Description: Because of low net production in arctic and subarctic surface water, dissolved organic matter (DOM) discharged from terrestrial settings plays an important role for carbon and nitrogen dynamics in arctic aquatic systems. Sorption, typically controlling the export of DOM from soil, may be influenced by the permafrost regime. To confirm the potential sorptive control on the release of DOM from permafrost soils in central northern Siberia, we examined the sorption of DOM by mineral soils of Gelisols and Inceptisols with varying depth of the active layer. Water‐soluble organic matter in the O horizons of the Gelisols was less (338 and 407 mg C kg) and comprised more dissolved organic carbon (DOC) in the hydrophobic fraction (HoDOC) (63% and 70%) than in the O horizons of the Inceptisols (686 and 706 mg C kg, 45% and 48% HoDOC). All A and B horizons from Gelisols sorbed DOC strongly, with a preference for HoDOC. Almost all horizons of the Inceptisols showed a weaker sorption of DOC than those of the Gelisols. The C horizons of the Inceptisols, having a weak overall DOC sorption, sorbed C in the hydrophilic fraction (HiDOC) stronger than HoDOC. The reason for the poor overall sorption and also the preferential sorption of HiDOC is likely the high pH (pH〉7.0) of the C horizons and the smaller concentrations of iron oxides. For all soils, the sorption of HoDOC related positively to oxalate‐ and dithionite–citrate‐extractable iron. The A horizons released large amounts of DOC with 46–80% of HiDOC. The released DOC was significantly (=0.78, 〈0.05) correlated with the contents of soil organic carbon. From these results, we assume that large concentrations of DOM comprising large shares of HiDOC can pass mineral soils where the active layer is thin (i.e. in Gelisols), and enter streams. Soils with deep active layer (i.e. Inceptisols), may release little DOM because of more frequent infiltration of DOM into their thick mineral horizons despite their smaller contents of reactive, poorly crystalline minerals. The results obtained for the Inceptisols are in agreement with the situation observed for streams connecting to Yenisei at lower latitudes than 65°50′ with continuous to discontinuous permafrost. The smaller sorption of DOM by the Gelisols is in agreement with the larger DOM concentrations in more northern catchments. However, the Gelisols preferentially retained the HoDOC which dominates the DOC in streams towards north. This discrepancy can be explained by additional seepage water from the organic horizons that is discharged into streams without intensive contact with the mineral soil.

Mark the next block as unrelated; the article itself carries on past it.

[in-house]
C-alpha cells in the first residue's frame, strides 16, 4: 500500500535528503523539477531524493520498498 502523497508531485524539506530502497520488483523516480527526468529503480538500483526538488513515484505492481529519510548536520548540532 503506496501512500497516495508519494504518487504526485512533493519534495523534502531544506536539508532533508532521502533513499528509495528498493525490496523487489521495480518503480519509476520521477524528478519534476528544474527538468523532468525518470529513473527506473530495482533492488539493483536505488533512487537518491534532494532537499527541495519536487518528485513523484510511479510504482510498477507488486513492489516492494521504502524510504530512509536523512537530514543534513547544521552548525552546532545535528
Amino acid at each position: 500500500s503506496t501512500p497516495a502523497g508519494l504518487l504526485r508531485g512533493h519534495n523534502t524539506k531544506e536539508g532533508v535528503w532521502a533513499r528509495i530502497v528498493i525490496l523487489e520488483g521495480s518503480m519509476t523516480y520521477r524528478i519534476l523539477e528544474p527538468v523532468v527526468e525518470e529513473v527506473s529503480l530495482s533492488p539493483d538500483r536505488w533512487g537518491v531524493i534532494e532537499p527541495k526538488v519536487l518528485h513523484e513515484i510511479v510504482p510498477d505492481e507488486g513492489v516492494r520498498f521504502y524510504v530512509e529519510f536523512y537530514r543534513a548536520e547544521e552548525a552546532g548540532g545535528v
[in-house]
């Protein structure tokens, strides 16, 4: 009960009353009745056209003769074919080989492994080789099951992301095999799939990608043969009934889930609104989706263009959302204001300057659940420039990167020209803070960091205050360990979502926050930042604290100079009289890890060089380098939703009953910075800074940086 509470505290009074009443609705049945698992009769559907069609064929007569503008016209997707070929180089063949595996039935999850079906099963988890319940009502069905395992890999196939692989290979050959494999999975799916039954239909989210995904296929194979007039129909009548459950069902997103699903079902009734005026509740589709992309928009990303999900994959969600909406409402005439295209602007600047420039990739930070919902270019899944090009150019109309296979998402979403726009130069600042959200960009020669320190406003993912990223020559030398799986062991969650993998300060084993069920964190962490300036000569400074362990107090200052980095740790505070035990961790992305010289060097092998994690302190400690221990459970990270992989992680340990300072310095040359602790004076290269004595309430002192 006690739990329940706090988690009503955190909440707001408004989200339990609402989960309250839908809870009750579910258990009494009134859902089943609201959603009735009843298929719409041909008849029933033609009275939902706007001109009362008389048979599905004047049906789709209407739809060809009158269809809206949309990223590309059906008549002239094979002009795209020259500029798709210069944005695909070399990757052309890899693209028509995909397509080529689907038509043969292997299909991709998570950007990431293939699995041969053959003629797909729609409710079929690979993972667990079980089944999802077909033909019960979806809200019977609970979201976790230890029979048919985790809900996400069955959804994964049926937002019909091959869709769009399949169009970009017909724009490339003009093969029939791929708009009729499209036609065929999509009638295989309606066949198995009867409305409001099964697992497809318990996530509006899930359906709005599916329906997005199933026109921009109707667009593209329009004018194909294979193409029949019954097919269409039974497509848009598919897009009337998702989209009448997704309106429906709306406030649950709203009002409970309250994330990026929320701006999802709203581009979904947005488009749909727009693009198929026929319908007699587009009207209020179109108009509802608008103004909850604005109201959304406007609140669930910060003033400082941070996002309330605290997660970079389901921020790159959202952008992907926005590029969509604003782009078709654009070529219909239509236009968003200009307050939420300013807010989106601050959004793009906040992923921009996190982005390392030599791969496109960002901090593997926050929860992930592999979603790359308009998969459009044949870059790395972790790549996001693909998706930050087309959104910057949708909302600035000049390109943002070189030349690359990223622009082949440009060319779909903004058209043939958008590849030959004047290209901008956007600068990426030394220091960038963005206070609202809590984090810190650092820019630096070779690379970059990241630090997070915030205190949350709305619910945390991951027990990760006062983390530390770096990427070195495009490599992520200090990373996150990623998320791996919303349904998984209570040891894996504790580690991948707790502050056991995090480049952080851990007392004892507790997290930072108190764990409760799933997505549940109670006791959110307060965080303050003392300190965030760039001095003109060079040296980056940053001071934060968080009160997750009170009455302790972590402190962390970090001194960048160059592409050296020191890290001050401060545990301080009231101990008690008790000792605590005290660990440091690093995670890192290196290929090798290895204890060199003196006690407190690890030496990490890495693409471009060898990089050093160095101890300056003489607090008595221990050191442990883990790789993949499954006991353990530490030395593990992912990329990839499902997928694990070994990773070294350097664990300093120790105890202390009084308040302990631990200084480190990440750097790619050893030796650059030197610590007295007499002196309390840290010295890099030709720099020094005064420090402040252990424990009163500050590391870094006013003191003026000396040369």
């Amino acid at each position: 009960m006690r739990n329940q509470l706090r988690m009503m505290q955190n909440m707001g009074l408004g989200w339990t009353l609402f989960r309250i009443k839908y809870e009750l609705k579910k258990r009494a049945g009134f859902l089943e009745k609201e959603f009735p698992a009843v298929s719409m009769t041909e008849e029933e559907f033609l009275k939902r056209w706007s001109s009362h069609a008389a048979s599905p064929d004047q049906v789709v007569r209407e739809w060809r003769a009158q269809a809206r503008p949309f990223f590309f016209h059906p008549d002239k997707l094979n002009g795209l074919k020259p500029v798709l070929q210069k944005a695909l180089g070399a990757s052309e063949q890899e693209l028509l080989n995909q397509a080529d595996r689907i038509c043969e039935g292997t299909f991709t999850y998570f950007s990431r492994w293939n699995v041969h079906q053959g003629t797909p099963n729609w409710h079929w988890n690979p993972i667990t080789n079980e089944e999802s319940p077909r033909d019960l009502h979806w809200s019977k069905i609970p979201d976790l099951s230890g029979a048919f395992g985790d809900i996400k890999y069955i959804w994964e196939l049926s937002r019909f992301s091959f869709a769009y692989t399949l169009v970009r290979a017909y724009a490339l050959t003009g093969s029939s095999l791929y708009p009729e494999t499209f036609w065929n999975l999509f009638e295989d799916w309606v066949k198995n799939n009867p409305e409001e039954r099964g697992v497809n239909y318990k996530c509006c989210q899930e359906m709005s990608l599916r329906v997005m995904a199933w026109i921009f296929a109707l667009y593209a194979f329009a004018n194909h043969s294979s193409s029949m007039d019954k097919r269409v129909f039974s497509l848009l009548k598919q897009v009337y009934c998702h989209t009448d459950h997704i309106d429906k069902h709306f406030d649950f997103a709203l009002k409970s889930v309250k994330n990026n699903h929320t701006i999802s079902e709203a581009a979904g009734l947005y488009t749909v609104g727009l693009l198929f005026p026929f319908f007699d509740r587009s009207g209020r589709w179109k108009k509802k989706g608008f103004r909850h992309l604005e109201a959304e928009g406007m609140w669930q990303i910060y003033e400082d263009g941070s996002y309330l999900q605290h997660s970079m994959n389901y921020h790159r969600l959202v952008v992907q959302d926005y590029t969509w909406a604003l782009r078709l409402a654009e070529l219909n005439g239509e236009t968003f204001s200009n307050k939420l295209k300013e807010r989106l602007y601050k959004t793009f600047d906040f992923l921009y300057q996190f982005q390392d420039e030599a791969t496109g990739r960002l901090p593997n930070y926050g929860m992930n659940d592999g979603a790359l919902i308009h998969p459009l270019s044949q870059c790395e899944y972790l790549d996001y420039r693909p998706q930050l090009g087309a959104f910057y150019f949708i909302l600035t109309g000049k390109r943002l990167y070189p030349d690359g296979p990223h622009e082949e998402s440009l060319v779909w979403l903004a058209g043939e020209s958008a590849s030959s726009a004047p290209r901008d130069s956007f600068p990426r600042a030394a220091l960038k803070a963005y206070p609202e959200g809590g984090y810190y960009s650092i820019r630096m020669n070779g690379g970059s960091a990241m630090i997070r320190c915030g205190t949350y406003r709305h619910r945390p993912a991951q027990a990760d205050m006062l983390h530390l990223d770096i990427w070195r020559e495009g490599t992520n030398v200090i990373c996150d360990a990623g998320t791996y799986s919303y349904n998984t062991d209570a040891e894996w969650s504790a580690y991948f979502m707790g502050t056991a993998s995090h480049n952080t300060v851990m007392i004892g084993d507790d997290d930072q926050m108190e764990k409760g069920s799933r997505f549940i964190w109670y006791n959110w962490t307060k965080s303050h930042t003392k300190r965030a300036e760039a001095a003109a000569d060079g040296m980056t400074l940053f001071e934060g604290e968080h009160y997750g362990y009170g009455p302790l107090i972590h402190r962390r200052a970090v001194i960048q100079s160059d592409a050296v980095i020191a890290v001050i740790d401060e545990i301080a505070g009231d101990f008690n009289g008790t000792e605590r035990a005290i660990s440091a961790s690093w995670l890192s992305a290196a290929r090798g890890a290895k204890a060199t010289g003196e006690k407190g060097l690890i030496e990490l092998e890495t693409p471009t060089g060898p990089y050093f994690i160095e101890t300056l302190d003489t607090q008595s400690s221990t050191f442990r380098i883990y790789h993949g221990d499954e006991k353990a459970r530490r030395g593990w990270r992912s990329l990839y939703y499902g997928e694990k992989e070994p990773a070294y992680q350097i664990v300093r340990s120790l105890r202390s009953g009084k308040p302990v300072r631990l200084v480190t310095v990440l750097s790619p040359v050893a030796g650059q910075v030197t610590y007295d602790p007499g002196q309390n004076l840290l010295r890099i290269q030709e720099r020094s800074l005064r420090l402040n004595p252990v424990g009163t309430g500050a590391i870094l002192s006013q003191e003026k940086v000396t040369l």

Keywords: Active Layer ; Dissolved Organic Matter ; Hydrophilic Organic Carbon ; Hydrophobic Organic Carbon ; Iron Oxide ; Organic Horizon ; Permafrost ; Siberia ; Sorption ; Tundra
    ISSN: 1354-1013
    E-ISSN: 1365-2486
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  • 9
    In: Global Change Biology, September 2004, Vol.10(9), pp.1576-1586
    Description: The Yenisei river passes every type of permafrost regime, from south to north, being characterized by increasing continuity of the permafrost and by decreasing thickness of the active layer. We used that situation to test the hypothesis that amounts and properties of dissolved organic matter (DOM) in small streams draining forested catchments respond to different permafrost regimes. Water samples were taken from eight tributaries along the Yenisei between 67°30′N and 65°49′N latitude. The samples were analysed for dissolved organic carbon (DOC) and nitrogen (DON) and DOM was characterized by its chemical composition (XAD‐8 fractionation, sugars, lignin phenols, amino acids, protein, UV and fluorescence spectroscopy), and its biodegradability. Most properties of the tributary waters varied depending on latitude. The higher the latitude, the higher were DOC, DON and the proportion of the hydrophobic fraction of DOC. The contribution of hexoses and pentoses to DOC were higher in southern tributaries; on the other hand, phenolic compounds were more abundant in northern tributaries. Mineralizable DOC ranged between 4% and 28% of total DOC. DOM in northern tributaries was significantly (〈0.05) less biodegradable than that in southern tributaries reflecting the differences in the chemical properties of DOM. Our results suggest that the differences in DOM properties are mainly attributed to differences of permafrost regime, affecting depth of active layer, soil organic matter accumulation and vegetation. Soil organic matter and vegetation determine the amount and composition of DOM produced in the catchments while the depth of the active layer likely controls the quantity and quality of DOM exported to streams. Sorptive interactions of DOM with the soil mineral phase typically increase with depth. The results imply that a northern shift of discontinuous permafrost likely will change in the long term the input of DOM into the Yenisei and thus probably into the Kara Sea.
    Keywords: Active Layer ; Biochemical Compounds ; Biodegradation ; Dissolved Organic Carbon ; Dissolved Organic Nitrogen ; Hydrophilic Organic Matters ; Hydrophobic Organic Matters ; Permafrost ; Phenols ; Sugars
    ISSN: 1354-1013
    E-ISSN: 1365-2486
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  • 10
    In: Soil Science Society of America Journal, Jan-Feb, 1997, Vol.61(1), p.64(6)
    Description: Kaiser and Zech give evidence that competitive interactions among the chemically heterogeneous dissolved organic matter (DOM) constituents need to be considered in DOM transport process soils.
    Keywords: Absorption -- Research ; Soil Science -- Research ; Humus -- Research
    ISSN: 0361-5995
    E-ISSN: 14350661